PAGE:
The Teamsters Canada Rail Conference said in a statement Monday that its offer to continue a conciliation effort, which ended Oct. 7, has been rejected.
The union represents some 3,300 conductors, trainmen, yardmen and traffic co-ordinators at CN (TSX:CNR).
Spokesman Roland Hackl says the union is ‘‘extremely disappointed‘‘ by CN's refusal to extend mediation to forge a contract to replace one that expired July 22.
A CN spokesman says the company is optimistic it can reach a settlement with the union "to avoid labour disruption in Canada," adding the earliest date for a strike or lockout is one minute after midnight on Oct. 29.
Mark Hallman said in an email Tuesday that the two sides are scheduled to resume collective bargaining on Oct. 21, with the help of federally appointed mediators.
He said those mediators had acted as conciliators during the conciliation process that ended Oct. 7.
Hackl, the union spokesman, said in his statement that the railway is using an old tactic of ‘‘pointing a gun to its workers' heads to force them to make concessions."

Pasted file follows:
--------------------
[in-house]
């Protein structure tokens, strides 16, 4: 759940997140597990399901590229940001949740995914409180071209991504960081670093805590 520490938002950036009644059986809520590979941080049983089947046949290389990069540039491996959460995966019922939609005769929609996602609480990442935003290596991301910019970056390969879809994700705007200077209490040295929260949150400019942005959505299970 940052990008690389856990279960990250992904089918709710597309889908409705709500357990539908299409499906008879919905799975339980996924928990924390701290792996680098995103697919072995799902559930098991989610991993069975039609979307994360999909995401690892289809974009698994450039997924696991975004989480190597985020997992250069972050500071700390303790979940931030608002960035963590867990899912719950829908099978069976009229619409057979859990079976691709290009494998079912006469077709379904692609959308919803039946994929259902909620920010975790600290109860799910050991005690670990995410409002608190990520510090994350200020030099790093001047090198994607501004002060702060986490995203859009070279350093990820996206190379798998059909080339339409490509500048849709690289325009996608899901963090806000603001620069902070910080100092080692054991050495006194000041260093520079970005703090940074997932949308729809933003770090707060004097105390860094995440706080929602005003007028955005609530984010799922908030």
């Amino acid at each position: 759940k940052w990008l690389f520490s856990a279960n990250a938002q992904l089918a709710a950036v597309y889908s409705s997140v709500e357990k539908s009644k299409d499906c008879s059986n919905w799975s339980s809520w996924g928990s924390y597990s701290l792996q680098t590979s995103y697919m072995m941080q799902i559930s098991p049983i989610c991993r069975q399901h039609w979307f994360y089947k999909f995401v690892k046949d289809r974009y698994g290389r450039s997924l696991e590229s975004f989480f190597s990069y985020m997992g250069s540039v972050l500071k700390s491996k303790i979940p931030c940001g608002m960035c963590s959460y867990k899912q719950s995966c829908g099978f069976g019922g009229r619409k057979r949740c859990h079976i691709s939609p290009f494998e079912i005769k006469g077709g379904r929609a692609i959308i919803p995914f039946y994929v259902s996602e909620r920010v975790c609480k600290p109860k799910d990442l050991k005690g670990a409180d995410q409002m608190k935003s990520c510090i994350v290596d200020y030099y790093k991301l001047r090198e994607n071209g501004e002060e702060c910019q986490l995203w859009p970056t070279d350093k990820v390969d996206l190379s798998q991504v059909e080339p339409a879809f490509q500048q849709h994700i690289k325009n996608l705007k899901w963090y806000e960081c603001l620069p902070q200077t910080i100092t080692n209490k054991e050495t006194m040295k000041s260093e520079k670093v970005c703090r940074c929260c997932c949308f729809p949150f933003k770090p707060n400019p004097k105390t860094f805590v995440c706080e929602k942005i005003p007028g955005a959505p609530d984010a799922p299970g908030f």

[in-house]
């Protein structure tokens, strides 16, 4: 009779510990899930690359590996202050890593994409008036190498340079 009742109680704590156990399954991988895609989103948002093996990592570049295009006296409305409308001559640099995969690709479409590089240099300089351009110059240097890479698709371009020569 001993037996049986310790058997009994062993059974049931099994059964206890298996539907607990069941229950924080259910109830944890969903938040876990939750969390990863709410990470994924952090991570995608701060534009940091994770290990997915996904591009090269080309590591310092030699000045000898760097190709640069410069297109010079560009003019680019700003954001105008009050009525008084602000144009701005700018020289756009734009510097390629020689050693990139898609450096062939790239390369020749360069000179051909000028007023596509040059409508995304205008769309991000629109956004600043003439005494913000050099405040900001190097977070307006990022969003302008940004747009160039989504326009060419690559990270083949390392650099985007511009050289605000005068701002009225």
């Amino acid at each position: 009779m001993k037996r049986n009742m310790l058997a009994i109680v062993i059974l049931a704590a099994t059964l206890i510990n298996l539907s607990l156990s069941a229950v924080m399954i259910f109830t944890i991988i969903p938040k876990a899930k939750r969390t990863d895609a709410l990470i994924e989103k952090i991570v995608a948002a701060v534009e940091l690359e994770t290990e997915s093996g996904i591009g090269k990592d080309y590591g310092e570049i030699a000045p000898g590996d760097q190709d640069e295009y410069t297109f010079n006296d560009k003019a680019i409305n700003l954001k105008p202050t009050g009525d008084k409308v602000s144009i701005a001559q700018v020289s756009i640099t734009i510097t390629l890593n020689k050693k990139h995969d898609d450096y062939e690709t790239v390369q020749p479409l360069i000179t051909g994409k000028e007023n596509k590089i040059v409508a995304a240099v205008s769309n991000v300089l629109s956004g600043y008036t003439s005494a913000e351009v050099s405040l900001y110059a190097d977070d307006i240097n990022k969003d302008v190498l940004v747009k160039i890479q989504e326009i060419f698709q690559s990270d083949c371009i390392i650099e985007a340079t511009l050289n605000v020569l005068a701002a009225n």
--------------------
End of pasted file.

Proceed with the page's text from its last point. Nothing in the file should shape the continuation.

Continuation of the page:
Hackl said the concessions being sought would see CN workers work longer hours with less rest time in between trips.
He said this ‘‘flies in the face of scientific research on fatigue management‘‘ and seems to contradict CN CEO Claude Mongeau‘s July statement that railways had to make safety their "number one priority."
"CN's managers have to walk the walk and talk the talk; they have to understand that people are not machines and that you should never place profits before people," added the union statement.
Hallman said CN does not comment on on-going labour negotiations as a matter of policy.
But he added: "CN stresses that none of its bargaining proposals would in any way compromise the health and safety of TCRC members. Indeed, it is our opinion that CN’s proposals would positively affect the health and safety of our employees."